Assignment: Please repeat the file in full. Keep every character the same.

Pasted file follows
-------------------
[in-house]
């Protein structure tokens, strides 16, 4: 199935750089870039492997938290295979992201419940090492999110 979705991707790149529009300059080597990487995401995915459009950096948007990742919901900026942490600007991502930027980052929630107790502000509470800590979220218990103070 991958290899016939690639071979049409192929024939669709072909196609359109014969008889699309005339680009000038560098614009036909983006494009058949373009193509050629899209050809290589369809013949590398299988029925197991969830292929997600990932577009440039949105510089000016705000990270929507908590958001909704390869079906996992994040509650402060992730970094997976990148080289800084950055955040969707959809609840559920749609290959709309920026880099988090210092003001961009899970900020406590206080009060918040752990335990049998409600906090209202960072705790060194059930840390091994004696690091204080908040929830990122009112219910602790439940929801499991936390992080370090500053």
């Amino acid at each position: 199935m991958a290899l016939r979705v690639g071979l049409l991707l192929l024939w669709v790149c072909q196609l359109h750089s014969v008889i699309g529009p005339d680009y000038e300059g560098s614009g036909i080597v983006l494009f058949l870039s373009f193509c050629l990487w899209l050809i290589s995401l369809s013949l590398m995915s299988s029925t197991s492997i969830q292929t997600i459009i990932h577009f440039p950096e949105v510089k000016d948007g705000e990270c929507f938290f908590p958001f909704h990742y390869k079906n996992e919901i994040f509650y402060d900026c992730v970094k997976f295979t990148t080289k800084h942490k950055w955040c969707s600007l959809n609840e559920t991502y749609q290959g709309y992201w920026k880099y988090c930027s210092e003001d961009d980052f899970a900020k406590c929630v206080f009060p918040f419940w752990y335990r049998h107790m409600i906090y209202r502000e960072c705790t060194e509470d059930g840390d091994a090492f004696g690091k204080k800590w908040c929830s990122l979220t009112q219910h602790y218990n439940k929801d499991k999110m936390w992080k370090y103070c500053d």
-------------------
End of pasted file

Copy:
[in-house]
């Protein structure tokens, strides 16, 4: 199935750089870039492997938290295979992201419940090492999110 979705991707790149529009300059080597990487995401995915459009950096948007990742919901900026942490600007991502930027980052929630107790502000509470800590979220218990103070 991958290899016939690639071979049409192929024939669709072909196609359109014969008889699309005339680009000038560098614009036909983006494009058949373009193509050629899209050809290589369809013949590398299988029925197991969830292929997600990932577009440039949105510089000016705000990270929507908590958001909704390869079906996992994040509650402060992730970094997976990148080289800084950055955040969707959809609840559920749609290959709309920026880099988090210092003001961009899970900020406590206080009060918040752990335990049998409600906090209202960072705790060194059930840390091994004696690091204080908040929830990122009112219910602790439940929801499991936390992080370090500053």
């Amino acid at each position: 199935m991958a290899l016939r979705v690639g071979l049409l991707l192929l024939w669709v790149c072909q196609l359109h750089s014969v008889i699309g529009p005339d680009y000038e300059g560098s614009g036909i080597v983006l494009f058949l870039s373009f193509c050629l990487w899209l050809i290589s995401l369809s013949l590398m995915s299988s029925t197991s492997i969830q292929t997600i459009i990932h577009f440039p950096e949105v510089k000016d948007g705000e990270c929507f938290f908590p958001f909704h990742y390869k079906n996992e919901i994040f509650y402060d900026c992730v970094k997976f295979t990148t080289k800084h942490k950055w955040c969707s600007l959809n609840e559920t991502y749609q290959g709309y992201w920026k880099y988090c930027s210092e003001d961009d980052f899970a900020k406590c929630v206080f009060p918040f419940w752990y335990r049998h107790m409600i906090y209202r502000e960072c705790t060194e509470d059930g840390d091994a090492f004696g690091k204080k800590w908040c929830s990122l979220t009112q219910h602790y218990n439940k929801d499991k999110m936390w992080k370090y103070c500053d």